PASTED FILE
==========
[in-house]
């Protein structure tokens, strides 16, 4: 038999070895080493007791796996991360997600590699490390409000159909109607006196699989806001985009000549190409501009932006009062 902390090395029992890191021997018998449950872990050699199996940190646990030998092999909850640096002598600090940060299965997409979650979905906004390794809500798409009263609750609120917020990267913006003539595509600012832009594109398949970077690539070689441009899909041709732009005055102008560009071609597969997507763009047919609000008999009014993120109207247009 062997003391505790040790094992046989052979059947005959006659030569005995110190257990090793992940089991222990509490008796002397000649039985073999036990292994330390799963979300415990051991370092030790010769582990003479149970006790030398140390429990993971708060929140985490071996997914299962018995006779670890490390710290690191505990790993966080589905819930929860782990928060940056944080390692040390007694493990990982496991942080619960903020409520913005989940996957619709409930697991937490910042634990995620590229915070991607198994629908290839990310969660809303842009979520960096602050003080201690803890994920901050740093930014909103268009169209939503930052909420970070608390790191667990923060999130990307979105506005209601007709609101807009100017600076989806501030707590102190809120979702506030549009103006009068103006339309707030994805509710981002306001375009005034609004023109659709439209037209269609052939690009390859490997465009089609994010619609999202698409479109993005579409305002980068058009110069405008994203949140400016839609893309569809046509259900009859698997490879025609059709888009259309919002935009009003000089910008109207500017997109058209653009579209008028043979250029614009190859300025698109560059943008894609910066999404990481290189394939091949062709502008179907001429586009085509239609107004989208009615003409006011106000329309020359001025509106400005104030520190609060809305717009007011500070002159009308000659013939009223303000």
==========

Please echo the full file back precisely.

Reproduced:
[in-house]
């Protein structure tokens, strides 16, 4: 038999070895080493007791796996991360997600590699490390409000159909109607006196699989806001985009000549190409501009932006009062 902390090395029992890191021997018998449950872990050699199996940190646990030998092999909850640096002598600090940060299965997409979650979905906004390794809500798409009263609750609120917020990267913006003539595509600012832009594109398949970077690539070689441009899909041709732009005055102008560009071609597969997507763009047919609000008999009014993120109207247009 062997003391505790040790094992046989052979059947005959006659030569005995110190257990090793992940089991222990509490008796002397000649039985073999036990292994330390799963979300415990051991370092030790010769582990003479149970006790030398140390429990993971708060929140985490071996997914299962018995006779670890490390710290690191505990790993966080589905819930929860782990928060940056944080390692040390007694493990990982496991942080619960903020409520913005989940996957619709409930697991937490910042634990995620590229915070991607198994629908290839990310969660809303842009979520960096602050003080201690803890994920901050740093930014909103268009169209939503930052909420970070608390790191667990923060999130990307979105506005209601007709609101807009100017600076989806501030707590102190809120979702506030549009103006009068103006339309707030994805509710981002306001375009005034609004023109659709439209037209269609052939690009390859490997465009089609994010619609999202698409479109993005579409305002980068058009110069405008994203949140400016839609893309569809046509259900009859698997490879025609059709888009259309919002935009009003000089910008109207500017997109058209653009579209008028043979250029614009190859300025698109560059943008894609910066999404990481290189394939091949062709502008179907001429586009085509239609107004989208009615003409006011106000329309020359001025509106400005104030520190609060809305717009007011500070002159009308000659013939009223303000």